That defensive work isn’t something new to Mullins. Although Olsen has a reputation of asking a bit more of his strikers defensively, Mullins had experience with the workload in college under Sasho Cirovski. Plus, coming from his southern background, putting in defensive work is something that Mullins has always needed to stand out.
“That’s something that has been ingrained in me,” Mullins said of his defensive responsibilities. “Being a player from Louisiana, I always felt that I had to work harder than others to achieve, and go where I wanted to go. Same thing applied at Maryland, where our high pressing system required forwards to work.”
“It’s something that I like to do. When I’m doing [defensive work], as a player, I think I’m sharper, I think I’m better overall in helping our team.”
Despite the success Mullins had last year, he believes that there’s still plenty of room to improve his game. The 25 year-old, while adept at holding up the ball and getting teammates involved, believes that making runs in and around defenses is something he can work on.
That’s something that his competitor for minutes at striker, Ortiz, showed that he is more than capable of during preseason.
“There are a few things. I’d like to be able to work the channels more at times.,” Mullins told B&RU in Florida. “I think I do well in between the two center backs, but I think to threaten a bit more, if we get a little compact, to have a release. I think that’s something our team could benefit from.”
But there’s also plenty he wants to bring back from his strong end to the 2016 season, which saw him record his first professional hat trick, in a 6-2 win over the Chicago Fire in August.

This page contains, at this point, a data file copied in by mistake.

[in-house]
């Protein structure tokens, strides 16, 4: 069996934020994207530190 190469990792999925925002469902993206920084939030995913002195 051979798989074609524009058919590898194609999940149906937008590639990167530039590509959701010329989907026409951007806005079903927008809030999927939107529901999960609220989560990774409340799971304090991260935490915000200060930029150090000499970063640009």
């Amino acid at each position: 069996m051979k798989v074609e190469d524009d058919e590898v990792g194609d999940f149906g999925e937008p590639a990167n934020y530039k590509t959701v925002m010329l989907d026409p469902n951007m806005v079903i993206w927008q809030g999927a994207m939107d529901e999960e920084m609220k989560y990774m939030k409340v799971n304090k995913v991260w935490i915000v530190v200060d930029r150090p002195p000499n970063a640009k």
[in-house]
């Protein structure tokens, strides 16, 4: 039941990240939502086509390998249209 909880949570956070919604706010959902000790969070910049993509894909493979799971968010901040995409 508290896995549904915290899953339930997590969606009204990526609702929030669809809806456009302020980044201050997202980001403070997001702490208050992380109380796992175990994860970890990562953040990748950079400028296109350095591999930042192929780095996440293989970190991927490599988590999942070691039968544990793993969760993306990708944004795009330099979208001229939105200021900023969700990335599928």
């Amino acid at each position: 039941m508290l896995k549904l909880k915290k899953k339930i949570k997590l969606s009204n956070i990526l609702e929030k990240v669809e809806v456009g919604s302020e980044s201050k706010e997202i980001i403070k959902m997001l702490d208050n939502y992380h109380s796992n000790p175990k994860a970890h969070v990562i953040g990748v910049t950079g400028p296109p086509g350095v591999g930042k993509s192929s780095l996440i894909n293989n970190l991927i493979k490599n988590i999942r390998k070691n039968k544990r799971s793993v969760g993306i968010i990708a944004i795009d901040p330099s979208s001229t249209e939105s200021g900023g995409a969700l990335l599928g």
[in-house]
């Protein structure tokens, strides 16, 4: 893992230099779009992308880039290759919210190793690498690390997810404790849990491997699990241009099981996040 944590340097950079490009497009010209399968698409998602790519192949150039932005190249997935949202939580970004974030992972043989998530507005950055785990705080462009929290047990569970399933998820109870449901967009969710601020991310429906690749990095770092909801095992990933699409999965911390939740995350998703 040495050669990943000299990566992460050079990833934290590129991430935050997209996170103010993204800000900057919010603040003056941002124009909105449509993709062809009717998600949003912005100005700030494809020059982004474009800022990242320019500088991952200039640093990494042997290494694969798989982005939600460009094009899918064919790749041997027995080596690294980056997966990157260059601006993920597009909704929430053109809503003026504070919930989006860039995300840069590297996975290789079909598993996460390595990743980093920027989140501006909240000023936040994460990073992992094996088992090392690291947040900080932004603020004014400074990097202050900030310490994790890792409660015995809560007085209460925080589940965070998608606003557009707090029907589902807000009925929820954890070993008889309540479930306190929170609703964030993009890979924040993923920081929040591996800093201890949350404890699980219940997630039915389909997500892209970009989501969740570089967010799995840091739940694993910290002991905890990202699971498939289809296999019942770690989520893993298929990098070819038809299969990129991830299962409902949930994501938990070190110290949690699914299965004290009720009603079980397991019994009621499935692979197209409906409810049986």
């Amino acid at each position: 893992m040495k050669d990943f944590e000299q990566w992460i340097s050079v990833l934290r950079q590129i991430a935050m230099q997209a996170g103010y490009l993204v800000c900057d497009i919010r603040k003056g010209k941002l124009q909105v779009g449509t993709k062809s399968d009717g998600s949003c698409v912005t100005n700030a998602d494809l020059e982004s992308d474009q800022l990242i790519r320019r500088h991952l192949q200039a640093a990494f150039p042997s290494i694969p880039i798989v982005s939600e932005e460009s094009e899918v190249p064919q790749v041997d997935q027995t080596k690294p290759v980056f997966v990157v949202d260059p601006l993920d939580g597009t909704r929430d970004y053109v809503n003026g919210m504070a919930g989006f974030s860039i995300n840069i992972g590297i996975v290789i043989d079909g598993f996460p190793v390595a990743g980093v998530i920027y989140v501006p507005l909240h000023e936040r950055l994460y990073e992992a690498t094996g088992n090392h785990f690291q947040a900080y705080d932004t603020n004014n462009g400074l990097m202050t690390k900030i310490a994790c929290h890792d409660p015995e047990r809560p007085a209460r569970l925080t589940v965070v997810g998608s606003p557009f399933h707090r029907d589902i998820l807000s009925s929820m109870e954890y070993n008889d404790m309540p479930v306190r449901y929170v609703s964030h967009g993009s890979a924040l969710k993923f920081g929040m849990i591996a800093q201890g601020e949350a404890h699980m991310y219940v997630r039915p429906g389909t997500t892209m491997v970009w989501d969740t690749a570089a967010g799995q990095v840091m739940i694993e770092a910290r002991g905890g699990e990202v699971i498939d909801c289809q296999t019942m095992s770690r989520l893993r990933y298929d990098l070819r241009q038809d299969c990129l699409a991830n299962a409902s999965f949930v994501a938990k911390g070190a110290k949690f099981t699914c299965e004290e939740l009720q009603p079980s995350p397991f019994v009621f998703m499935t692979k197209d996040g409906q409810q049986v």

“I think we’ve got creative guys in Luciano Acosta, Patrick Nyarko, Lloyd Sam, Lamar Neagle, Sebastien Le Toux, so it’s important to have someone in that number 9 spot who scores goals,” said Mullins. “It was a big part of why we had success, after figuring out the identity, of who wanted to be at the end of last year.”
For the most part, United brought back the same core of players that it ended 2016 with. The opening day lineup against Sporting Kansas City is expected to feature 11 players who were with the club last year. Ortiz and Le Toux were two of the bigger names brought in this year, with Maxim Tissot also brought along, in addition to rookies Ian Harkes, Chris Odoi-Atsem, and Eric Klenofsky.
A similar situation for United, going from the 2012 to 2013 season, backfired on the club. United lost in the Conference Finals in 2012, and then kept the same core of players together for the next year. That season was a disaster for the most part, with United covering up the fact that it only won three league games by capturing the US Open Cup with a stunning win out west against Real Salt Lake.
United doesn’t seem on path to repeat that failure, but it’s something that Mullins, who was excelling in college at the time, is acutely aware of.
“In this league, it’s very much a year-to-year thing. Teams before have brought back a core, and for one reason or another, they tried the same things and it didn’t click,” said the Louisiana native. “The main thing is just getting on the same page on what we’re going to be successful in. If that means it looks a little different, or it’s tweaked a little different than where we left off, I think we’re okay with that. The biggest thing is to remain hungry, and put the team first.”
And though the preseason goal might be the same as always for United - make the playoffs, and go from there - Mullins is hoping that the team can achieve much more than they managed with a strong end to 2016.
“I want to do better. We ended well, but not as well as everyone wanted. I think that’s a start for us,” said the striker. “Where that finishes, that’s to be determined. We want to put ourselves in a good position, and see where that gets us.”